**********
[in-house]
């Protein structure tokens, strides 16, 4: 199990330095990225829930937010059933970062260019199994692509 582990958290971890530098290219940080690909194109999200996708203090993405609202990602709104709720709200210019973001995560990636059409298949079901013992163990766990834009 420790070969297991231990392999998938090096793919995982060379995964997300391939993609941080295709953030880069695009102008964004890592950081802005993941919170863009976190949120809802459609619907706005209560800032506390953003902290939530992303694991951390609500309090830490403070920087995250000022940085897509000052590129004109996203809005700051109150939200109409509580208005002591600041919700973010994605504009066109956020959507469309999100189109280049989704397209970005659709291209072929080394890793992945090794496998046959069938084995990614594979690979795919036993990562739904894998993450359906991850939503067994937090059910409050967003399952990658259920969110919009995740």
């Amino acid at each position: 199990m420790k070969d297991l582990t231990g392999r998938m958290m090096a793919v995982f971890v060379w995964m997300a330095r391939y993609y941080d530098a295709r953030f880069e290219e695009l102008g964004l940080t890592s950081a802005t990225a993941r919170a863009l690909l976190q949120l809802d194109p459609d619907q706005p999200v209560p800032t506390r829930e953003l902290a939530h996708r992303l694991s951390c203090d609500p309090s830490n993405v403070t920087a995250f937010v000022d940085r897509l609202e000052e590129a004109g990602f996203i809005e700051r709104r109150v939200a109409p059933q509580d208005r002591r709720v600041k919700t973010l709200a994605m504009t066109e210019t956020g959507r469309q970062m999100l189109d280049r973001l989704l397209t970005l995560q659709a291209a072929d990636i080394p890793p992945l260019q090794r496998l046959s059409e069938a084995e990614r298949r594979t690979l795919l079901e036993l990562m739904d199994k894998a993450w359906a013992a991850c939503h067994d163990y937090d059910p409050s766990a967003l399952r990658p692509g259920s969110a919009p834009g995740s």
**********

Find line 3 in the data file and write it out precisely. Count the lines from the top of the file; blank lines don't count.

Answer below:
């Amino acid at each position: 199990m420790k070969d297991l582990t231990g392999r998938m958290m090096a793919v995982f971890v060379w995964m997300a330095r391939y993609y941080d530098a295709r953030f880069e290219e695009l102008g964004l940080t890592s950081a802005t990225a993941r919170a863009l690909l976190q949120l809802d194109p459609d619907q706005p999200v209560p800032t506390r829930e953003l902290a939530h996708r992303l694991s951390c203090d609500p309090s830490n993405v403070t920087a995250f937010v000022d940085r897509l609202e000052e590129a004109g990602f996203i809005e700051r709104r109150v939200a109409p059933q509580d208005r002591r709720v600041k919700t973010l709200a994605m504009t066109e210019t956020g959507r469309q970062m999100l189109d280049r973001l989704l397209t970005l995560q659709a291209a072929d990636i080394p890793p992945l260019q090794r496998l046959s059409e069938a084995e990614r298949r594979t690979l795919l079901e036993l990562m739904d199994k894998a993450w359906a013992a991850c939503h067994d163990y937090d059910p409050s766990a967003l399952r990658p692509g259920s969110a919009p834009g995740s």